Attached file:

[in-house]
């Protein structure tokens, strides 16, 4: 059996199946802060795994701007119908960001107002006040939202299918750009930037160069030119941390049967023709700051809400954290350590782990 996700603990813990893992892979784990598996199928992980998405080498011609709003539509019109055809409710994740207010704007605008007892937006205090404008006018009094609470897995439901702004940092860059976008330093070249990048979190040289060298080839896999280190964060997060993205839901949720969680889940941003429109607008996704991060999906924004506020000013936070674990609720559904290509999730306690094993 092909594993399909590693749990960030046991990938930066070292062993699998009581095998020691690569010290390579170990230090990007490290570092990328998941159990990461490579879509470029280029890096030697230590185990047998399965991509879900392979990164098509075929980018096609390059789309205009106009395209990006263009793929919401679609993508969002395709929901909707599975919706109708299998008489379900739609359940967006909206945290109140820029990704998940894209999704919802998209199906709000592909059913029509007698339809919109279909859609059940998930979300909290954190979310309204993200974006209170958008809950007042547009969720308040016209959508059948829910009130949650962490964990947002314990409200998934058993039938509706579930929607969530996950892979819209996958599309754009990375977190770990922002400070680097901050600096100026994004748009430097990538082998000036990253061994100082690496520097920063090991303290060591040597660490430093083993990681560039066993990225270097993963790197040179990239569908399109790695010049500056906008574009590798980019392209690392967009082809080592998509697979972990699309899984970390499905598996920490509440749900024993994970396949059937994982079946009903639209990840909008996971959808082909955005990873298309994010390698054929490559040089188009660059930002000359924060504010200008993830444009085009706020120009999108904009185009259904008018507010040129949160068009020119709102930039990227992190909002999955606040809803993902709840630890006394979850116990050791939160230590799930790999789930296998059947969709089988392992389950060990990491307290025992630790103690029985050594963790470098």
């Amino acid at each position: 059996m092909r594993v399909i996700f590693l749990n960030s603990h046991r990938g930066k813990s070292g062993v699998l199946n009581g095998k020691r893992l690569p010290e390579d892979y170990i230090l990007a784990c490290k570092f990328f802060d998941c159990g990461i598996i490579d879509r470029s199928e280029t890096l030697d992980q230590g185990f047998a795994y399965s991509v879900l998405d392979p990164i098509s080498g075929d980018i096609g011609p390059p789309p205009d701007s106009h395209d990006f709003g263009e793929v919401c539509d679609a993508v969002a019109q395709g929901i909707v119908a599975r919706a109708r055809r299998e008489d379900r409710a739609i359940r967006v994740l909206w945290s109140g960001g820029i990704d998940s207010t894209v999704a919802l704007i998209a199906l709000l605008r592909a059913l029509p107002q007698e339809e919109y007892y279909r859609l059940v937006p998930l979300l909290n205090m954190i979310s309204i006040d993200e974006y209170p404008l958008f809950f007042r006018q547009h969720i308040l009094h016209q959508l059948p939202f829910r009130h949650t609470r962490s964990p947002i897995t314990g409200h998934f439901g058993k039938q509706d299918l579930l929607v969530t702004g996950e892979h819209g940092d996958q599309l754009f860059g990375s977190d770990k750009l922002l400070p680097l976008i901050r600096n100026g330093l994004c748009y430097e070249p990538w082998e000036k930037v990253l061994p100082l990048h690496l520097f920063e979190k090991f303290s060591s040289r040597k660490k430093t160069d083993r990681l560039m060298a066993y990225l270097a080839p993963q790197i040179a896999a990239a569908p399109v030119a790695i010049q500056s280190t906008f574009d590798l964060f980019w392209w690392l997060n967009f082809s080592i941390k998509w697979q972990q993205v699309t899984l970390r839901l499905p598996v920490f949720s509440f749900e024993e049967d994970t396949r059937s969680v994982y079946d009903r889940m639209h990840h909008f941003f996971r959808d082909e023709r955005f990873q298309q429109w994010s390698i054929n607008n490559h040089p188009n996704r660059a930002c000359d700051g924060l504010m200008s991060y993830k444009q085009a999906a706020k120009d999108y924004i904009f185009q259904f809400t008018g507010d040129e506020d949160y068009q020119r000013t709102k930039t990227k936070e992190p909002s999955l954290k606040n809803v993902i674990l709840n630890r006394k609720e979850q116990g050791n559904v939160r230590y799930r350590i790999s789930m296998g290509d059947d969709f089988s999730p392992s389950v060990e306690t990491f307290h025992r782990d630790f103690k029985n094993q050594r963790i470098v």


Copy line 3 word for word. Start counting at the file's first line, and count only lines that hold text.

């Amino acid at each position: 059996m092909r594993v399909i996700f590693l749990n960030s603990h046991r990938g930066k813990s070292g062993v699998l199946n009581g095998k020691r893992l690569p010290e390579d892979y170990i230090l990007a784990c490290k570092f990328f802060d998941c159990g990461i598996i490579d879509r470029s199928e280029t890096l030697d992980q230590g185990f047998a795994y399965s991509v879900l998405d392979p990164i098509s080498g075929d980018i096609g011609p390059p789309p205009d701007s106009h395209d990006f709003g263009e793929v919401c539509d679609a993508v969002a019109q395709g929901i909707v119908a599975r919706a109708r055809r299998e008489d379900r409710a739609i359940r967006v994740l909206w945290s109140g960001g820029i990704d998940s207010t894209v999704a919802l704007i998209a199906l709000l605008r592909a059913l029509p107002q007698e339809e919109y007892y279909r859609l059940v937006p998930l979300l909290n205090m954190i979310s309204i006040d993200e974006y209170p404008l958008f809950f007042r006018q547009h969720i308040l009094h016209q959508l059948p939202f829910r009130h949650t609470r962490s964990p947002i897995t314990g409200h998934f439901g058993k039938q509706d299918l579930l929607v969530t702004g996950e892979h819209g940092d996958q599309l754009f860059g990375s977190d770990k750009l922002l400070p680097l976008i901050r600096n100026g330093l994004c748009y430097e070249p990538w082998e000036k930037v990253l061994p100082l990048h690496l520097f920063e979190k090991f303290s060591s040289r040597k660490k430093t160069d083993r990681l560039m060298a066993y990225l270097a080839p993963q790197i040179a896999a990239a569908p399109v030119a790695i010049q500056s280190t906008f574009d590798l964060f980019w392209w690392l997060n967009f082809s080592i941390k998509w697979q972990q993205v699309t899984l970390r839901l499905p598996v920490f949720s509440f749900e024993e049967d994970t396949r059937s969680v994982y079946d009903r889940m639209h990840h909008f941003f996971r959808d082909e023709r955005f990873q298309q429109w994010s390698i054929n607008n490559h040089p188009n996704r660059a930002c000359d700051g924060l504010m200008s991060y993830k444009q085009a999906a706020k120009d999108y924004i904009f185009q259904f809400t008018g507010d040129e506020d949160y068009q020119r000013t709102k930039t990227k936070e992190p909002s999955l954290k606040n809803v993902i674990l709840n630890r006394k609720e979850q116990g050791n559904v939160r230590y799930r350590i790999s789930m296998g290509d059947d969709f089988s999730p392992s389950v060990e306690t990491f307290h025992r782990d630790f103690k029985n094993q050594r963790i470098v």